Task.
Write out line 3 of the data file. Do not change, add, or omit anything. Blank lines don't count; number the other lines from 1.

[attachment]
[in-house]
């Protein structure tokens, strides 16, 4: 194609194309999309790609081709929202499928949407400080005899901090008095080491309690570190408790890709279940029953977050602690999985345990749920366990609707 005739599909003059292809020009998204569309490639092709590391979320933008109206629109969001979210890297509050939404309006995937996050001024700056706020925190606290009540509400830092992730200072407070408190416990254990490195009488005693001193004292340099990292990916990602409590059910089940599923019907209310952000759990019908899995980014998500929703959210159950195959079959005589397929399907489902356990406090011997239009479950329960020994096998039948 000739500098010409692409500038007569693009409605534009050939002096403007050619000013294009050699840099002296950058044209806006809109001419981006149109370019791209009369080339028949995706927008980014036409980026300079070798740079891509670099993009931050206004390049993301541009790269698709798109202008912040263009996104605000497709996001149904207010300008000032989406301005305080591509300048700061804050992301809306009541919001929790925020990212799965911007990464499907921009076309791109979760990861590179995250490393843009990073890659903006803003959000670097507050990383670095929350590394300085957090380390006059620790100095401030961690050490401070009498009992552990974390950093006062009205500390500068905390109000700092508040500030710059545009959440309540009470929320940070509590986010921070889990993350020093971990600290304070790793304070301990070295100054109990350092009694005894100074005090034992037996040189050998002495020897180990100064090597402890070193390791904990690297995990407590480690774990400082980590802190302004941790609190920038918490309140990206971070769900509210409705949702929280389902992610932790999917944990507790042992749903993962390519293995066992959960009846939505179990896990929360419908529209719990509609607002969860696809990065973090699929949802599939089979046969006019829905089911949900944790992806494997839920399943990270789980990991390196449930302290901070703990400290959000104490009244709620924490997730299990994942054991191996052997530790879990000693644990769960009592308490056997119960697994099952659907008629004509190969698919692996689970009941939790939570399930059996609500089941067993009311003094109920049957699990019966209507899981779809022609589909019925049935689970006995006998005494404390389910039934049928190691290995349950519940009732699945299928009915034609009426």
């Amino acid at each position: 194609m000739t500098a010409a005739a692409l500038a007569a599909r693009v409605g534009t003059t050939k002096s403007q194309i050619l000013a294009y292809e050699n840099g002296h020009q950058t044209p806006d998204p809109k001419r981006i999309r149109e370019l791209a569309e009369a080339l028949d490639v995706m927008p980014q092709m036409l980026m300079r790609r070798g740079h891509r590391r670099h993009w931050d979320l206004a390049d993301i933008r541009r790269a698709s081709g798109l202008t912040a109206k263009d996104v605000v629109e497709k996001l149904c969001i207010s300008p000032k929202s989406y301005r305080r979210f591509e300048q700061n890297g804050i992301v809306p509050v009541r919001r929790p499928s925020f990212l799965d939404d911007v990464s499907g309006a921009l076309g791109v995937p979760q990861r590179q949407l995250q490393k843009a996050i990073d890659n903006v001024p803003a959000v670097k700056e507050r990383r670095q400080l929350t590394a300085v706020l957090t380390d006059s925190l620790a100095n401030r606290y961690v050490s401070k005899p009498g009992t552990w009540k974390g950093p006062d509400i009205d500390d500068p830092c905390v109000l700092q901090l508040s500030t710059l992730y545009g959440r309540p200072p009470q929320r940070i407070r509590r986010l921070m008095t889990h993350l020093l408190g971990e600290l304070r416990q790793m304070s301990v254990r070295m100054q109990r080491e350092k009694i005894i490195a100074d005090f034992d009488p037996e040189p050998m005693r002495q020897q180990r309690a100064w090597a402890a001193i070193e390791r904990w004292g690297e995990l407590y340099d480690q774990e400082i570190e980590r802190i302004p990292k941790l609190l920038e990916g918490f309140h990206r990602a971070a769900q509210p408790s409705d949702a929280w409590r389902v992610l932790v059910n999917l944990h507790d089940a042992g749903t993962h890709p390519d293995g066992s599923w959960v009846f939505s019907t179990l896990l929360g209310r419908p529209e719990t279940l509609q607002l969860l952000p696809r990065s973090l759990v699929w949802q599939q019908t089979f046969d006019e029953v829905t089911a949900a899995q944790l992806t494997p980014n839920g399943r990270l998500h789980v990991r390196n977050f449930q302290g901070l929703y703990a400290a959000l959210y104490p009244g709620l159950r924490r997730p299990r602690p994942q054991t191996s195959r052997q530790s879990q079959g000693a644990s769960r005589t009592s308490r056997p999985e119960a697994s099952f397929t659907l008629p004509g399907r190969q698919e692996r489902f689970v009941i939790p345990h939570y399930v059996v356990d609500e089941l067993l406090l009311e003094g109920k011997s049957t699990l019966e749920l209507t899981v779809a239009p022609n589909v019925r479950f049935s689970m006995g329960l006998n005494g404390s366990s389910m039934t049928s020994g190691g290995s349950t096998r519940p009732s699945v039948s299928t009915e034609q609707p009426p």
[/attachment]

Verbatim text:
């Amino acid at each position: 194609m000739t500098a010409a005739a692409l500038a007569a599909r693009v409605g534009t003059t050939k002096s403007q194309i050619l000013a294009y292809e050699n840099g002296h020009q950058t044209p806006d998204p809109k001419r981006i999309r149109e370019l791209a569309e009369a080339l028949d490639v995706m927008p980014q092709m036409l980026m300079r790609r070798g740079h891509r590391r670099h993009w931050d979320l206004a390049d993301i933008r541009r790269a698709s081709g798109l202008t912040a109206k263009d996104v605000v629109e497709k996001l149904c969001i207010s300008p000032k929202s989406y301005r305080r979210f591509e300048q700061n890297g804050i992301v809306p509050v009541r919001r929790p499928s925020f990212l799965d939404d911007v990464s499907g309006a921009l076309g791109v995937p979760q990861r590179q949407l995250q490393k843009a996050i990073d890659n903006v001024p803003a959000v670097k700056e507050r990383r670095q400080l929350t590394a300085v706020l957090t380390d006059s925190l620790a100095n401030r606290y961690v050490s401070k005899p009498g009992t552990w009540k974390g950093p006062d509400i009205d500390d500068p830092c905390v109000l700092q901090l508040s500030t710059l992730y545009g959440r309540p200072p009470q929320r940070i407070r509590r986010l921070m008095t889990h993350l020093l408190g971990e600290l304070r416990q790793m304070s301990v254990r070295m100054q109990r080491e350092k009694i005894i490195a100074d005090f034992d009488p037996e040189p050998m005693r002495q020897q180990r309690a100064w090597a402890a001193i070193e390791r904990w004292g690297e995990l407590y340099d480690q774990e400082i570190e980590r802190i302004p990292k941790l609190l920038e990916g918490f309140h990206r990602a971070a769900q509210p408790s409705d949702a929280w409590r389902v992610l932790v059910n999917l944990h507790d089940a042992g749903t993962h890709p390519d293995g066992s599923w959960v009846f939505s019907t179990l896990l929360g209310r419908p529209e719990t279940l509609q607002l969860l952000p696809r990065s973090l759990v699929w949802q599939q019908t089979f046969d006019e029953v829905t089911a949900a899995q944790l992806t494997p980014n839920g399943r990270l998500h789980v990991r390196n977050f449930q302290g901070l929703y703990a400290a959000l959210y104490p009244g709620l159950r924490r997730p299990r602690p994942q054991t191996s195959r052997q530790s879990q079959g000693a644990s769960r005589t009592s308490r056997p999985e119960a697994s099952f397929t659907l008629p004509g399907r190969q698919e692996r489902f689970v009941i939790p345990h939570y399930v059996v356990d609500e089941l067993l406090l009311e003094g109920k011997s049957t699990l019966e749920l209507t899981v779809a239009p022609n589909v019925r479950f049935s689970m006995g329960l006998n005494g404390s366990s389910m039934t049928s020994g190691g290995s349950t096998r519940p009732s699945v039948s299928t009915e034609q609707p009426p």